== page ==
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How to Create Wireframes when Making Your Legacy Courses Responsive

Wireframes provide a framework for an online course using placeholder text and graphics. At a deeper level, wireframes determine how a learner will interact with the course. A wireframe consists of the menu, buttons, and instructions. A wireframe is commonly used to specify the content layout of slides and functionality of an e-learning course.

Wireframing is an important step in the conversion of legacy courses to responsive. They are used early in the development process, to establish the basic structure of a slide before visual design and content are added. In this blog, we shall explore some ideas to create wireframes for a responsive e-learning course.

1. Consider Your Legacy Courses

Usually when wireframes are developed, the focus is more on providing the architectural blueprint of an e-learning course. Instead of developing a generic wireframe for all legacy courses, it is advisable to have wireframes tailor-made for each legacy course. This is necessary because these courses would have been developed by different instructional designers, and they would have followed different instructional design strategies. Having a generic wireframe for all of these courses may not be appropriate. For example, for all courses with a scenario-based instructional approach, you can have one particular wireframe, likewise you can have a sequential learning wireframe (for courses where a chapter can be accessed only after the completion of the preceding chapter). You can also have a non-sequential learning wireframe, and an assessment-only wireframe (for courses with only assessments). This way, we need to go through each course and decide the appropriate wireframe to proceed with development.


2. Think About the Layout and the Visual Treatment

Wireframes should be consistent with spacing, typography, and layout, making learners feel at home. When creating wireframes, the focus should be on figuring out the layout and content placement and solving navigation and functionality problems so that the course is responsive. The other important aspect to focus on when creating these wireframes is on giving a rich learning experience to learners. This experience is created through a gamut of things such as the placement of objects, design of the layout, buttons, instructions, and color. While placing a content block on the slide, think about the order of information you would like to present to the learners. Content blocks work well for responsive courses as they help visualize and plan for space constraints. Usually, top to bottom is followed in e-learning courses, followed by left to right.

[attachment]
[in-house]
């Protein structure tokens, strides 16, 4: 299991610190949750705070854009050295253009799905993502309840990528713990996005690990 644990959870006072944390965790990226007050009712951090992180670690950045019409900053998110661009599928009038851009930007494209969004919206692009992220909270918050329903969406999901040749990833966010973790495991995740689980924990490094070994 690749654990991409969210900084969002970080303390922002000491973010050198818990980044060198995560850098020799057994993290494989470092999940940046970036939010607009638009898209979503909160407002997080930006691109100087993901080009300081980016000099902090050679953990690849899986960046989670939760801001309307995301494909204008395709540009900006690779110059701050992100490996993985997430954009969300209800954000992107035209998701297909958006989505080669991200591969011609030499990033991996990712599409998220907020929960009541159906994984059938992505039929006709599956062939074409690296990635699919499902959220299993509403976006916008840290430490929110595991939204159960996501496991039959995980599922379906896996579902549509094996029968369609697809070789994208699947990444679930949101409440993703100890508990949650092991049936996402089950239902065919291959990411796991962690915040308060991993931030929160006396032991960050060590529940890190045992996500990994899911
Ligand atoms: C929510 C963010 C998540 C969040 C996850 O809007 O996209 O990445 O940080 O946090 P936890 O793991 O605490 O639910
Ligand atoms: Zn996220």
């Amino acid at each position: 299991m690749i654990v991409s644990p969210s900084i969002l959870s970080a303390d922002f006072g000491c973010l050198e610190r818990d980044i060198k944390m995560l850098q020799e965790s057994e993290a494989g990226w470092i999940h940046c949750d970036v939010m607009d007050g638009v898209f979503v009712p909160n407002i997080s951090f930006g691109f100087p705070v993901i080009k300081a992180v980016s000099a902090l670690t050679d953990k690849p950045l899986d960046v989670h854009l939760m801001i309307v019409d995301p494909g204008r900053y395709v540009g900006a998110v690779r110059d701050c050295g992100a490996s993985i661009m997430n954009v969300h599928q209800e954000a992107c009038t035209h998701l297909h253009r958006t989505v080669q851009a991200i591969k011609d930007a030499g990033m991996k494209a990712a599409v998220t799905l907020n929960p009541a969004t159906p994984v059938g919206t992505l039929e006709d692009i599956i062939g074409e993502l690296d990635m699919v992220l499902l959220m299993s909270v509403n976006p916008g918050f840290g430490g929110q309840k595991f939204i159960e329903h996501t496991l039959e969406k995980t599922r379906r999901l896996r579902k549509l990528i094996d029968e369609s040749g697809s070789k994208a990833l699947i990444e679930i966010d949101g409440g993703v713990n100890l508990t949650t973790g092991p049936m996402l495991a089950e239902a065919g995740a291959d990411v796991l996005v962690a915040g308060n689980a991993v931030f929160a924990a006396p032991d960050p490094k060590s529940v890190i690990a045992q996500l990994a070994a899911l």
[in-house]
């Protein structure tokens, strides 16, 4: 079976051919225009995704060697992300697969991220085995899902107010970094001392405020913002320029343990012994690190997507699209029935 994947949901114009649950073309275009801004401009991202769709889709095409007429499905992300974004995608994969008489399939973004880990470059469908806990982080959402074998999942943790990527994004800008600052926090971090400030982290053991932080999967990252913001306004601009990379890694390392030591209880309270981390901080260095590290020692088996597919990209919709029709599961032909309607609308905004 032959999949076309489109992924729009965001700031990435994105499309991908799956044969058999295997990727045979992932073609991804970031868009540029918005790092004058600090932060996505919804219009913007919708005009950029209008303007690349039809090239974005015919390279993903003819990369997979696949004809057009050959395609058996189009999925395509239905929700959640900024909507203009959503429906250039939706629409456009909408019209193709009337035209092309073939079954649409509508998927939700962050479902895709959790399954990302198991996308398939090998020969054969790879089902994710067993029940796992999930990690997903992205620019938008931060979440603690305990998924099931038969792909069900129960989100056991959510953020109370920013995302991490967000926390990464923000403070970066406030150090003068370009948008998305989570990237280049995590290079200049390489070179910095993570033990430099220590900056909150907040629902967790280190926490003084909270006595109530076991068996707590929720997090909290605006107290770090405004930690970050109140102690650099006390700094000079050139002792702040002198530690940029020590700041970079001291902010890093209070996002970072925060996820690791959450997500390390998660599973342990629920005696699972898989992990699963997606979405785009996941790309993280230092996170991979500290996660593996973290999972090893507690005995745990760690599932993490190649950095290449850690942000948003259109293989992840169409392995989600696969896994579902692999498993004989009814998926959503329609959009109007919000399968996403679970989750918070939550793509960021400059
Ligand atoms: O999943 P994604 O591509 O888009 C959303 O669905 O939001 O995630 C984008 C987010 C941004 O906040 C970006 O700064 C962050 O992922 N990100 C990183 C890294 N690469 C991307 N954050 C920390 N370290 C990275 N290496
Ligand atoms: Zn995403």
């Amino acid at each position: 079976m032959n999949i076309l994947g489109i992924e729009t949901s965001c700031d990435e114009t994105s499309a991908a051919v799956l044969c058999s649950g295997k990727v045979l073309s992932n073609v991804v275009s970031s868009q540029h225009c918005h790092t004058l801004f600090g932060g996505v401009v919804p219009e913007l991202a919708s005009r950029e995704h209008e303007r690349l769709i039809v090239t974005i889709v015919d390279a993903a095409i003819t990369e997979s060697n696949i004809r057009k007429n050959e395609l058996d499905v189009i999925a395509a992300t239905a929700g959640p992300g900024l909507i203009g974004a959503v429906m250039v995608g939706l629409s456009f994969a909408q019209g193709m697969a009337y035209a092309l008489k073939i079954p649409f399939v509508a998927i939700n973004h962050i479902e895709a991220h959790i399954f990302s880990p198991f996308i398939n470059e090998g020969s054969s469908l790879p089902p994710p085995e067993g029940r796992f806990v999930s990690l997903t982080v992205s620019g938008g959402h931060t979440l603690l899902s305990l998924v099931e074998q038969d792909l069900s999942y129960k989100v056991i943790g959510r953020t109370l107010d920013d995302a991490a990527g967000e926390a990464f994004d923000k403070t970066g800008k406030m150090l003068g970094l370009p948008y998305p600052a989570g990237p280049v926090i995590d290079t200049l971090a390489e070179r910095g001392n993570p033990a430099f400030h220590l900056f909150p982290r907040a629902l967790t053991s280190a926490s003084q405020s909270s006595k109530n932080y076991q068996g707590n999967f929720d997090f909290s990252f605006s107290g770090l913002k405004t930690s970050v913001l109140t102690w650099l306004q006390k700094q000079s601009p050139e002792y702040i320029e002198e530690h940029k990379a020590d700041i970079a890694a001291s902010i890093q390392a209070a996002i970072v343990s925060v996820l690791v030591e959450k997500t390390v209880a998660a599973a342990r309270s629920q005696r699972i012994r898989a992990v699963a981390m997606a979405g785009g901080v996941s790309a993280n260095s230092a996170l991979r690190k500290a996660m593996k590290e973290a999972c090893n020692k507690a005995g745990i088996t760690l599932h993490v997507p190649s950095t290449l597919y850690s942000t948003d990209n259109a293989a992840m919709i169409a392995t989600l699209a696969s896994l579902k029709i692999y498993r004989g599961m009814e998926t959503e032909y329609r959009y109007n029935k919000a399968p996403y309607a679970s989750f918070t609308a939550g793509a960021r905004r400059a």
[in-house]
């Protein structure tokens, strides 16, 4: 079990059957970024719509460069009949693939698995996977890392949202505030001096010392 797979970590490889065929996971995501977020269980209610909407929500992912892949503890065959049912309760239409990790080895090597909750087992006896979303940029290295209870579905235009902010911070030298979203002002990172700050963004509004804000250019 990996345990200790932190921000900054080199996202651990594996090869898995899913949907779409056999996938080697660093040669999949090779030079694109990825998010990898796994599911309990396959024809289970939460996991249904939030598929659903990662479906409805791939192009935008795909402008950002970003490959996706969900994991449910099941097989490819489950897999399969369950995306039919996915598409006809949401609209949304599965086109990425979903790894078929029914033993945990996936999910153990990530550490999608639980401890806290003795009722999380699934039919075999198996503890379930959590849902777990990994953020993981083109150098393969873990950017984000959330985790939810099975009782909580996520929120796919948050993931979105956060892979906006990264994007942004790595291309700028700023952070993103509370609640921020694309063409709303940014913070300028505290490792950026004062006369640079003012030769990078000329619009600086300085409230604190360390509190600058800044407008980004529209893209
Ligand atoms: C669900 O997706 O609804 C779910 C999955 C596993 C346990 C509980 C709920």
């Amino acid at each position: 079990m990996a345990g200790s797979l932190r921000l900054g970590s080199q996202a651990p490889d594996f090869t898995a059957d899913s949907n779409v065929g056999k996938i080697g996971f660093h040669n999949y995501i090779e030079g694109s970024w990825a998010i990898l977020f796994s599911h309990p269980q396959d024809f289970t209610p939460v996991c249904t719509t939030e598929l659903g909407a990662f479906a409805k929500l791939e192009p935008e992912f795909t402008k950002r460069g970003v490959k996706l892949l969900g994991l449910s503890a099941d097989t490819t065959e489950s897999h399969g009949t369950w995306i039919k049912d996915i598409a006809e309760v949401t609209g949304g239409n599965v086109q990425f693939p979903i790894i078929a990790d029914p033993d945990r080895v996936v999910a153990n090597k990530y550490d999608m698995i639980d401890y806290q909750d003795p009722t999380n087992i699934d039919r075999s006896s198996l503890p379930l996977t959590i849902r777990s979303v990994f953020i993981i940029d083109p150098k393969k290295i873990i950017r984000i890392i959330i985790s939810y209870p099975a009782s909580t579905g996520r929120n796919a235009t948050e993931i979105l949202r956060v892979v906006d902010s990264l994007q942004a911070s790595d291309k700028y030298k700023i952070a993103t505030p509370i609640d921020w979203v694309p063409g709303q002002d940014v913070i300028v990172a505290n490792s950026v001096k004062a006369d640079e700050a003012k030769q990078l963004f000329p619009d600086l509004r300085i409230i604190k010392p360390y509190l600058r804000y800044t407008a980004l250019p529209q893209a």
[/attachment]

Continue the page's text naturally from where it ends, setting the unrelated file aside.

In e-learning courses, you have a lot of interactivities and animations where learners are required to perform certain actions in order to absorb content. Gestures (swipe, pinch, double-tap) can be utilized to support learner actions. When these animations and interactivities are combined with proper gestures, they add depth to the learner experience.

3. Have Meaningful Navigation

When planning to design the navigation, think mobile first. It is important to keep your navigation as simple as possible. Overwhelming your learners with a lot of choices and buttons, will hamper the user experience. Your navigation should help learners quickly understand where to go and discover all the elements on a slide. When an e-learning course is viewed on smaller screens, ensure it’s still easy to navigate.

4. Pick Your Tools

It is important to pick a tool that gives a responsive output. Tools such as Articulate Storyline 360, Adobe Captivate 9, and Lectora 17 let you create responsive wireframes. It is very easy to develop wireframes using these tools; they come with reusable assets that can be used to design wireframes.

5. Test and Improve

You have used all your skills to build a perfect wireframe, and you are ready to show it to the world, but has it been tested properly? Your wireframes need to be tested on all browsers and on all devices, to ensure the layouts are perfect on all devices, the alignments, the buttons, and the navigation work fine. After testing is done, your wireframes will be ready to accept content from legacy courses.

To develop wonderful wireframes, you need a team with a background in web design and also a team of graphic designers to make your screens look prettier and logical. Creating wireframes is an excellent idea, especially when you have thousands of courses to be developed. If you feel this job is something beyond your expertise, outsourcing is always a good idea.

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